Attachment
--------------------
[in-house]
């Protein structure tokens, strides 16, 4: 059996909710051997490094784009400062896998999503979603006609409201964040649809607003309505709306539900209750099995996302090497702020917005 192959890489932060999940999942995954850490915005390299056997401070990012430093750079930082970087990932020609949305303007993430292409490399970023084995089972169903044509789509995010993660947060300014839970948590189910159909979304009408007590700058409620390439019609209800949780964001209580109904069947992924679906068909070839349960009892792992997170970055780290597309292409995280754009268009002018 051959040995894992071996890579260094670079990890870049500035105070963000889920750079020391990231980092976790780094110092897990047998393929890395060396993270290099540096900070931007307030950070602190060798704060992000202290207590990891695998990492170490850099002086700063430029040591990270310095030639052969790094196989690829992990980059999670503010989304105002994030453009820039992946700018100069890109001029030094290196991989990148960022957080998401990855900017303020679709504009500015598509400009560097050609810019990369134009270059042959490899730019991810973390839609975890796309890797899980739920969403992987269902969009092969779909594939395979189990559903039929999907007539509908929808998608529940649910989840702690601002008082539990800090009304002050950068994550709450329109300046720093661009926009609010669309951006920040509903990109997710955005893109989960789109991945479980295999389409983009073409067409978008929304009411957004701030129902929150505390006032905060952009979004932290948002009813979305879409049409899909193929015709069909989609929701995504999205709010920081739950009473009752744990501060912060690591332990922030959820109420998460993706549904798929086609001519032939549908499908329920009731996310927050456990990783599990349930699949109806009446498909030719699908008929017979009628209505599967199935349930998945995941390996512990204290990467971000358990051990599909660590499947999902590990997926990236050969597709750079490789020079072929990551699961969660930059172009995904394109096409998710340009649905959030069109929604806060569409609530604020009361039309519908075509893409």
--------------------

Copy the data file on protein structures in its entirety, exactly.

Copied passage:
[in-house]
């Protein structure tokens, strides 16, 4: 059996909710051997490094784009400062896998999503979603006609409201964040649809607003309505709306539900209750099995996302090497702020917005 192959890489932060999940999942995954850490915005390299056997401070990012430093750079930082970087990932020609949305303007993430292409490399970023084995089972169903044509789509995010993660947060300014839970948590189910159909979304009408007590700058409620390439019609209800949780964001209580109904069947992924679906068909070839349960009892792992997170970055780290597309292409995280754009268009002018 051959040995894992071996890579260094670079990890870049500035105070963000889920750079020391990231980092976790780094110092897990047998393929890395060396993270290099540096900070931007307030950070602190060798704060992000202290207590990891695998990492170490850099002086700063430029040591990270310095030639052969790094196989690829992990980059999670503010989304105002994030453009820039992946700018100069890109001029030094290196991989990148960022957080998401990855900017303020679709504009500015598509400009560097050609810019990369134009270059042959490899730019991810973390839609975890796309890797899980739920969403992987269902969009092969779909594939395979189990559903039929999907007539509908929808998608529940649910989840702690601002008082539990800090009304002050950068994550709450329109300046720093661009926009609010669309951006920040509903990109997710955005893109989960789109991945479980295999389409983009073409067409978008929304009411957004701030129902929150505390006032905060952009979004932290948002009813979305879409049409899909193929015709069909989609929701995504999205709010920081739950009473009752744990501060912060690591332990922030959820109420998460993706549904798929086609001519032939549908499908329920009731996310927050456990990783599990349930699949109806009446498909030719699908008929017979009628209505599967199935349930998945995941390996512990204290990467971000358990051990599909660590499947999902590990997926990236050969597709750079490789020079072929990551699961969660930059172009995904394109096409998710340009649905959030069109929604806060569409609530604020009361039309519908075509893409």